YEAS—TO AMEND OR SUBSTITUTE. ritory over the age of twenty-one years, who are legal CALIFORNIA.-McKibbin-1. voters under the laws of the Territory of Kansas, and

CONNECTICUT.-Clark, Dean-2. none others, shall be allowed to vote; and this shall be

ILLINOIS.-- Elihu Washburne, Farnoworth, L the only qualification required to entitle the voter to the Kellogg. Morris, Harris, Shaw, Robert Smith, Sam. S. right of suffrage in said elections. And if any person not Marshall__9. so qualified shall vote or offer to vote, or if any person INDIANA.-English, Foley, Kilgore, J. G. Davis, Wilson, shall vote more than once at either of said elections, or

Colfax, Case, Pettit-8. shall make, or cause to be made, any false, fictitious or fraudulent returns, or shall alter or change any returns

KENTUCKY.-UNDERWOOD, HUMPHREY MARSHALL-2. of either of said elections, such person shall, upon convic

MAINE.- Wood, Gilman, Abbott, Morse, I. Washtion thereof before any court of competent jurisdiction, be bene

on, be burne, Foster-6. kept at hard labor not less than six months, and not

MARYLAND.-Ricaud, J. M. HARRIS, H. WINTER DAVIS—3. more than three years.

MASSACHUSETTS.-Hall, Buffinton, Damrell, Comins, $ 5. And be it further enacted, That the members of

Burlingame, Davis, Gooch, Knapp, Thayer, Choffee, the aforesaid Board of Commissioners, and all persons

Dawes -11. appointed by them to carry into effect the provisions of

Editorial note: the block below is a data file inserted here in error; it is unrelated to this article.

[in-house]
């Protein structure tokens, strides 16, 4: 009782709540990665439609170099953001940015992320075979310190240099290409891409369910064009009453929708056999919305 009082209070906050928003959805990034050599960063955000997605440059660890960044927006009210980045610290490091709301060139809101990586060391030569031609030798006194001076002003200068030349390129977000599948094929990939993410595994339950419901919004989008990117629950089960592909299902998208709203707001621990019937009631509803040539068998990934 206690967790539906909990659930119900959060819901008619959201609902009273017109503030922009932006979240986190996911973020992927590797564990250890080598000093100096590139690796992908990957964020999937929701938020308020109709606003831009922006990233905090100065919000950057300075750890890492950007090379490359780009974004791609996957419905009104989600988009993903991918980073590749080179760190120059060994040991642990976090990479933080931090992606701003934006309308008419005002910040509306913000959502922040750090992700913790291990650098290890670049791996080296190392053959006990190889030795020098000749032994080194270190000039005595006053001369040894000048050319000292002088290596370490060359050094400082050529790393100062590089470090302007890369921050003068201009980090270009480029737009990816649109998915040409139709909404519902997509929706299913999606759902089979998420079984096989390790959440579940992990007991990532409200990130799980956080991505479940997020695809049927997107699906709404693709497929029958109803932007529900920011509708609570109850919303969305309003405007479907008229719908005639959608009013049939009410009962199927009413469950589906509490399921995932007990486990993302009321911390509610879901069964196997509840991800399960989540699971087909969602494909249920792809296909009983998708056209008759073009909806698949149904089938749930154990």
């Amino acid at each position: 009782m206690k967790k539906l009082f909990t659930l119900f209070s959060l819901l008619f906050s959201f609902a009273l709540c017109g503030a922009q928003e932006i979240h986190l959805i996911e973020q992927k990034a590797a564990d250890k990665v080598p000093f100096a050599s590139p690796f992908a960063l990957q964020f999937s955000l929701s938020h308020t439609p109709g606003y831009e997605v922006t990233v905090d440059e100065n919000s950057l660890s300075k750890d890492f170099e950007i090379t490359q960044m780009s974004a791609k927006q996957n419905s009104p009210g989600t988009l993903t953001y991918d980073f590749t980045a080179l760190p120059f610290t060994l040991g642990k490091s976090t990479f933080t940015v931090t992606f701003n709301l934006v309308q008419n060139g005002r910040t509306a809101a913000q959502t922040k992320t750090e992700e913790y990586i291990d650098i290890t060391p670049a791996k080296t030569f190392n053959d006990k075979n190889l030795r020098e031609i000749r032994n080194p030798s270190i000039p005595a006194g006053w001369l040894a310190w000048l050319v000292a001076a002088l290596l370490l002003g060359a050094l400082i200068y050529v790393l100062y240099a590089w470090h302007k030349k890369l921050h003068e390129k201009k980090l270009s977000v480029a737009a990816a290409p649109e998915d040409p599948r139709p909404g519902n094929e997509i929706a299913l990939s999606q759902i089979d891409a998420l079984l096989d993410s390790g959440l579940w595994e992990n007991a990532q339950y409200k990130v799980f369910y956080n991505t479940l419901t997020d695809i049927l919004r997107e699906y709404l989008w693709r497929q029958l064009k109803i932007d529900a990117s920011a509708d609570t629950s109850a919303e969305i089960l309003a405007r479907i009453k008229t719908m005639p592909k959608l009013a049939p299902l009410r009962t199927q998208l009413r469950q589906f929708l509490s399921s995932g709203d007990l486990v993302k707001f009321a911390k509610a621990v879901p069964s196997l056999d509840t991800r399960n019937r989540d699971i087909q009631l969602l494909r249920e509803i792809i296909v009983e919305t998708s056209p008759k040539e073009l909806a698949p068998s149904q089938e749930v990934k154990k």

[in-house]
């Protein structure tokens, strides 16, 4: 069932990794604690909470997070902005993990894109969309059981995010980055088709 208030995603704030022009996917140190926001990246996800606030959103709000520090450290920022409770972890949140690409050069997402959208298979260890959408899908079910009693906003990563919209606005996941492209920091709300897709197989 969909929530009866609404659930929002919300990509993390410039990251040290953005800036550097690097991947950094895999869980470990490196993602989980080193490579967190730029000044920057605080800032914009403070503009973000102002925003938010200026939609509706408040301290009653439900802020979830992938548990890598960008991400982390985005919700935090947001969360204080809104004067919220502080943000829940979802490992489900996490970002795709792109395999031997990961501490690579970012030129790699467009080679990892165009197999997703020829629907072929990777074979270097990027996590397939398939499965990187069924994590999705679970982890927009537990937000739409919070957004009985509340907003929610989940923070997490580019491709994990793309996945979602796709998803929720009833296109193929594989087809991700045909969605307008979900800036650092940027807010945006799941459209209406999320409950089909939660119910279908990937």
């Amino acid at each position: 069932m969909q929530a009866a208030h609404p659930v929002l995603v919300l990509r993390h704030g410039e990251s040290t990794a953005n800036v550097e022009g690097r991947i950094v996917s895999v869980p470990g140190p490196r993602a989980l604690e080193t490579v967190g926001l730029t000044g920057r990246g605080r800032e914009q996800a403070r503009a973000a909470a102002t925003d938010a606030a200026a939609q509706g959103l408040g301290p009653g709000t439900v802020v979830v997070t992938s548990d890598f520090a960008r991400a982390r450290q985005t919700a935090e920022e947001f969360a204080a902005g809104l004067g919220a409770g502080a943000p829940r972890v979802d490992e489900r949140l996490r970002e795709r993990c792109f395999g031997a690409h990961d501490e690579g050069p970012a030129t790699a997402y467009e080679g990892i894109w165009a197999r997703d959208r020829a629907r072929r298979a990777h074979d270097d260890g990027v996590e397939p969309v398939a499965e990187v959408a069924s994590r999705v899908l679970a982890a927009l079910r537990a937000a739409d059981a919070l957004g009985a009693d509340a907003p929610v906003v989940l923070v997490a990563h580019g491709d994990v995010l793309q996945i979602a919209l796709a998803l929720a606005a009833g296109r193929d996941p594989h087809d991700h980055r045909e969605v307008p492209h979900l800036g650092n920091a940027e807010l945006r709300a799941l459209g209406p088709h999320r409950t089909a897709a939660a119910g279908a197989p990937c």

Michigan.-Howard, Waldron, Walbridge, Leach-4. this act, shall, before entering upon their duties, take an

MISSOURI.-Blair-1. oath to perform faithfully the duties of their respective

New-HAMPSHIRE.— Pike, Tappan, Cragin–3. offices; and on failure thereof, they shall be liable and

NEW-JERSEY. -Clawson, Robbins, Adrain--3. subject to the same charges and penalties as are provided

North CAROLINA.-GILMER-1. n like cases under the Territorial laws.

New-YORK.-Haskin, H. F. Clark, Murray, Thompson, $ 6. And be it further enacted, That the officers men. I olin. Dodd, Palmer, Spinner, Clark B. Cochrane, tioned in the preceding section shall receive for their ser- Morse. Matteson, Bennett, Goodwin, Lord, Granger

right of suffrage yote or offer to voter said elections, or Colfax, Courtis, T. Davis


Morgan, Pottle, Parker, Kelsey, Andrews, Sherman, manded the previous question. The call for the Burroughs, Fenton-23. 0110.--Pendleton, Groesbeck, Campbell, Nichols,

previous question was lost by the casting vote Mott, Cockerill, Härlan, Stanton, Halí, Horton, Cox, of the Speaker: 108 to 108. Very much to Sherman, Bliss, Tompkins, Lawrence,' Leiter, Wade, I the surprise of the House, Mr. English, of IndiGiddings, Bingham-19.

ana, who had acted with the Anti-Lecompton PENNSYLVANIA.-E. J. Morris, Owen Jones, Hickman, Roberts. Kunkel. Grow, Edié, Covode, Montgomery, | party up to this time, moved that the House Ritchie, Purviance, Stewart, Dick, Chapman.-14. j agree to a Conference Committee, and that a RHODE ISLAND. - Durfee, Brayton--2.